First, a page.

'All the artists I know also have part-time jobs' - Kathy Tynan on the 'juggling act' of an artist's life
Kathy Tynan (34) is an artist. She studied at NCAD and currently has a residency at the RHA. She likes painting urban scenes with an offbeat angle. Born in Kilkenny, Kathy lives in Drumcondra, Dublin, with her dog, Kipper
I get up at 7.30am, and even earlier in summer. At the moment, I live in Drumcondra.
I've got a little terrier, Kipper, and I go for walk or a run with him. I run in a big field near the Tolka River. Kipper dictates a lot of my work.
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I got him eight years ago. It was at a time when I was in between things. I'd just finished a master's in writing, and I was going down the art-criticism route. I had lost confidence in my practice. I couldn't see the point of being an artist. Then I got my friend to write a short story about my work, as opposed to a catalogue. That, along with the dog, gave me the confidence to go back to painting.
I started to understand my place in the world as an artist. I realised that it's OK to do whatever you feel like doing, and you don't have to have huge justifications for everything. You can actually look at things and make work from them. The act can be quite simple.
Walks are really important to me, and my dog really helps me because you are looking at the world in an unbiased way. Sometimes he will stop and look at something, so you are not going around with this purely adult-focused gaze.
I come home, have breakfast - boiled eggs and toast, and coffee - and then I walk to work. This is even more purposeful than the morning dog walk. I walk to the RHA. It's an amazing walk, and you see the city change and the buildings and the textures. The light is even different.
It's not that I'm trying to find things to paint, but my brain is relaxed. Sometimes I am listening to music or podcasts, or just half-listening, but it gets me into this relaxed state.
I have this residency here in the RHA for six months. I'm here until September, and then I have a show in the Kevin Kavanagh Gallery. I start at 10am. I procrastinate a lot, and I have to force myself to start painting. It's odd, because painting is my happiest thing to do. And I'm so happy afterwards, especially if it has gone well. I paint until lunchtime.
Sometimes I'll have something lined up, but then I might have seen something that morning. So I paint the freshest thing in my mind, the thing that I'm most excited about. It might have been a detail of a wall, or a weed, or a tree. It's always part of my everyday environment, which is usually an urban domestic environment.
I like to stay as true as possible to what I've seen. It's about the feeling of the moment and the energy of the moment. I like it to be close to the experience, time-wise. It's not about imagination; rather, it's about engaging with the world and celebrating that. And that doesn't mean it's always happy.
On my walks, something will catch my eye. It is usually something a bit offbeat, something that doesn't fit in with the rest of the pattern. I might be looking at houses that are built in the same way, or windows, and minor variations within that pattern. I might do a painting of a house, but there is nearly always nature involved as well. That gives it movement.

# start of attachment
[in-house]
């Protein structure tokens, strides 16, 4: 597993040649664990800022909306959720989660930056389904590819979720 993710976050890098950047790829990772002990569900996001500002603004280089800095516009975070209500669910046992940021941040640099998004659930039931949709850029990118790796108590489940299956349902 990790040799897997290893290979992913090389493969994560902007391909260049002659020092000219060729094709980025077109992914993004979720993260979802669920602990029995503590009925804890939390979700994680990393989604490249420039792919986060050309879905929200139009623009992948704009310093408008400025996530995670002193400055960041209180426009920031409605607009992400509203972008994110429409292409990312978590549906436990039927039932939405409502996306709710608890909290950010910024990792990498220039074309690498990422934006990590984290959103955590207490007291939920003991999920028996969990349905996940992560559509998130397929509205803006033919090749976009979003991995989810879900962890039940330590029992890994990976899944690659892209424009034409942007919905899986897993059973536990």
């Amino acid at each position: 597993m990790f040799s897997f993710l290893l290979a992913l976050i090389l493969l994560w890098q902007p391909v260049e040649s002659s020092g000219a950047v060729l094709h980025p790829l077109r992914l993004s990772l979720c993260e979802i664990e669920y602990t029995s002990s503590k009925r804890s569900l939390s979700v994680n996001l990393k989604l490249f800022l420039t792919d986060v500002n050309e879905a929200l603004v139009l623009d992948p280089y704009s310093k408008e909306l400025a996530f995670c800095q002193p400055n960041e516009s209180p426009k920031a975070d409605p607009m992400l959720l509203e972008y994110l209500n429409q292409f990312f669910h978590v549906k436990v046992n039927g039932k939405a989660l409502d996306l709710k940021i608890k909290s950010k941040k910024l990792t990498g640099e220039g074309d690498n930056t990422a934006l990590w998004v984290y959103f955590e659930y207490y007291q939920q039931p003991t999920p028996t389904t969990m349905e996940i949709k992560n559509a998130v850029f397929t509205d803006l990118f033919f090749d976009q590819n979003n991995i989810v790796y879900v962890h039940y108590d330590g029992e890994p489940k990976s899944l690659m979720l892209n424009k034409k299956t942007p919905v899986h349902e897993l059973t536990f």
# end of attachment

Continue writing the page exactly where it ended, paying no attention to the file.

I paint a cherry-blossom tree every year, and I always listen to Nirvana as I paint it. It's contrasting energies and new life. It's probably my favourite day of the whole painting year. But I restrict myself to one a year, because pink flowers are kind of dangerous for a woman painter; too girlie.
As an artist, I really like oil on canvas. It kind of allows for more mistakes, and layers, and wobbly lines, and the smell is lovely. I'll stop for lunch, but overall I paint about six hours a day.
I always wanted to be an artist. I was forever drawing and painting. When I was a kid, my mum asked me if I wanted to be an artist when I grew up, to which I replied, 'I'm already an artist'. My whole family is creative. My mam is a playwright and psychotherapist, and my dad is an interior designer. They have always encouraged me to do what I love.
I've heard that you have to give yourself 10 years to be an artist. I left college 10 years ago, and I'm still at it. All the artists I know also have part-time jobs. It's a juggling act. Sometimes I teach, and do workshops. Recently I was doing children's portraits in the Ark [children's cultural centre in Dublin]. That was great fun.
I've done residencies abroad. That is very enriching. I've been in Paris and Iceland. I love being away, and I get inspired by my landscape. There wasn't much rough-and-ready graffiti in Paris, so I ended up painting within the museums. I didn't like Iceland as much as Dublin. Reykjavik was like a perfect toy town. It made me realise that I need a bit of grit.
After these trips, I come home refreshed, and I look at Dublin with fresh eyes. I was always like this. Even as a kid, I loved returning from holidays abroad.
One of the hardest things about being an artist is that people don't realise that you are working very hard all the time. It's not like a nine-to-five job, and you feel guilty when you are not doing things. I find it hard to take time off, but I try to take Sundays off so I can join in everyday life with everyone else.
After work, I like to go to exhibitions. It gives me a chance to catch up with other artists. And if the tide is in, I might head out for a swim at Seapoint.
If I'm happy with my work, I'll get a great night's sleep, but if it's been a non-inspiring period, then I'll dream about making work. So something is always happening, whether I'm awake or asleep.
In conversation with Ciara Dwyer
Kathy Tynan's exhibition opens on September 5 at the Kevin Kavanagh Gallery in Dublin 8